The biggest difference in interests is that Kenya, a British colony within the lifetimes of current political leaders, is important to the British economy. Kenya is not very important to the U.S. economy. It might be someday, and the U.S. would notionally like to be more engaged economically in East Africa, and not only because the Chinese are; nonetheless, as of today the level of trade and investment is not a higher order immediate interest for the United States.

Further, in the global system that the U.S. has helped create, the U.S. does not really have the same relationships to even the largest companies that may be headquartered in the U.S. as the British and some other European nations still have with their business champions. Not to say that the State Department doesn’t want to sell Boeing v. Airbus, but there is no American equivalent of BAE, for example. Further, it is British rather than American companies that are the key players in Kenya in banking and finance, tea, horticulture, tobacco, printing, public relations consulting, etc.

As of the last few years, roughly 60% of the roughly 5,000 Americans living in Kenya, according to the State Department, were connected to missionary work. The British, not as much as far as I know. Moreover, there are perhaps five times as many British passport holders in Kenya as Americans.

The United States has a reported official established presence of more than two dozen federal agencies in Kenya, so we do have interests, but they are heavily weighted toward “global” security matters, along with international crime/drugs, etc., and what we might call diplomatic and security logistics. In other words, it is convenient for people to locate in and transit out of Nairobi to support a variety of functions that don’t relate uniquely to Kenya. Its an easier place to fly in and out of and has lifestyle appeal, along with being a locus of the same type of thing for people in other agencies, from other governments and international organizations. It is not that this geographic interest doesn’t matter, its just that it really is not of first order importance. A lot of the aid programs that we conduct in Kenya could easily be moved to other countries that are even more in need if less convenient, for instance.

When al Qaeda wanted to attack Americans and U.S. interests in East Africa, they bombed our Embassies in Kenya and Tanzania–not some critical infrastructure or something or someplace else that the Embassies are there to protect.

Kenya is a tourist destination with direct flights of modest duration from the U.K., but still no U.S. direct flights. In the U.S., Kenya is on the tourism “map” along with other various other locations in Africa, but at a much lower relative level; the British are Kenya’s greatest source of tourists. The British newspapers cover Kenya in a completely different way, and to a much greater extent, than American papers.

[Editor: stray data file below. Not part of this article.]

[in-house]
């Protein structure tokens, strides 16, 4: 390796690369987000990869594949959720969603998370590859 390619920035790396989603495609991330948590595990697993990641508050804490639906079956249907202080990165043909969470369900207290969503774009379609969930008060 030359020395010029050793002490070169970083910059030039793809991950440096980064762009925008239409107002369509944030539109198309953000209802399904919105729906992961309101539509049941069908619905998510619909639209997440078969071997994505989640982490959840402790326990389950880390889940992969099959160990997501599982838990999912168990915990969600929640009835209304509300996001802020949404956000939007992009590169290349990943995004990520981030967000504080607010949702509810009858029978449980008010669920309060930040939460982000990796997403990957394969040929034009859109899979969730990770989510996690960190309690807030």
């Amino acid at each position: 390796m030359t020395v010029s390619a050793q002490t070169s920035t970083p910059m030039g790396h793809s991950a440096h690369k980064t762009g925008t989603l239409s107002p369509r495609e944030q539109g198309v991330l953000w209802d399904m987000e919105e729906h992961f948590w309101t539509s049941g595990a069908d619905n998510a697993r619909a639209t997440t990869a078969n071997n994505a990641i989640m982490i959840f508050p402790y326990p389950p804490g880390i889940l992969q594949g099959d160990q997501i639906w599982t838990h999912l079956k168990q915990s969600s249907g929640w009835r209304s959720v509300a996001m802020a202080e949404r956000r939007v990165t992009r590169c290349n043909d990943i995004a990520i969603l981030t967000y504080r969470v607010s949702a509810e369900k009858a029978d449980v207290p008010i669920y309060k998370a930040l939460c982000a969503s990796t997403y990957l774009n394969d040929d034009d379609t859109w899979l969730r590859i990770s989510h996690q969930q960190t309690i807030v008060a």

I have referred to Kenya as Americans’ favorite African country, but this is within the context of the whole “Africa is a Country” perception problem. It was one of the British princes who had the bad form to be quoted to the effect that “Americans don’t do geography”. The British still know their way around their former empire and distinguish Kenya from its neighbors much more readily than do Americans.

Certainly the British MPs wax eloquent about the key importance of training the British military in Kenya, noting that this was said to have played a major role in allowing Britain to mount its Falklands Islands operations some thirty years ago. Of course, realistically, the UK military in this century is primarily derivative and it is hard to see that the world would be so much different if the British had to train in one of the other former colonies–the U.S. for instance–instead of in Kenya. Military training in Kenya is surely good for British political and military morale, but i think it is the economic issues that really make Kenya uniquely important for the UK, whereas for the U.S. the scales tip overwhelming to the “security” direction.

Obviously the International Criminal Court is another area of difference. The British are members, along with other Western European nations, whereas the U.S. is with the Chinese and Russians in standing outside (whether we are nominally favorable or nominally derogatory seems to depend on which of our parties is in power but we seem to have a fixed commitment to stay out). In this sense, the election of Uhuru Kenyatta and William Ruto is in one particular respect inconvenient for the British in a way that is not as challenging for the United States, but given the ordinary primacy of the specific over the general, and the immediate dollar or pound over longer term security in democratic politics, it is not really surprising that the UK has been more aggressive and quicker in seeking publicly to “get right” with Uhuru Kenyatta following his elevation to the Kenyan Presidency than has the United States.

At Easter, chicks come home to roost for U.S. for helping to underwrite impunity in Kenya; but “we” do not need Uhuruto

The United States looked the other way on a stolen 2007 election in Kenya.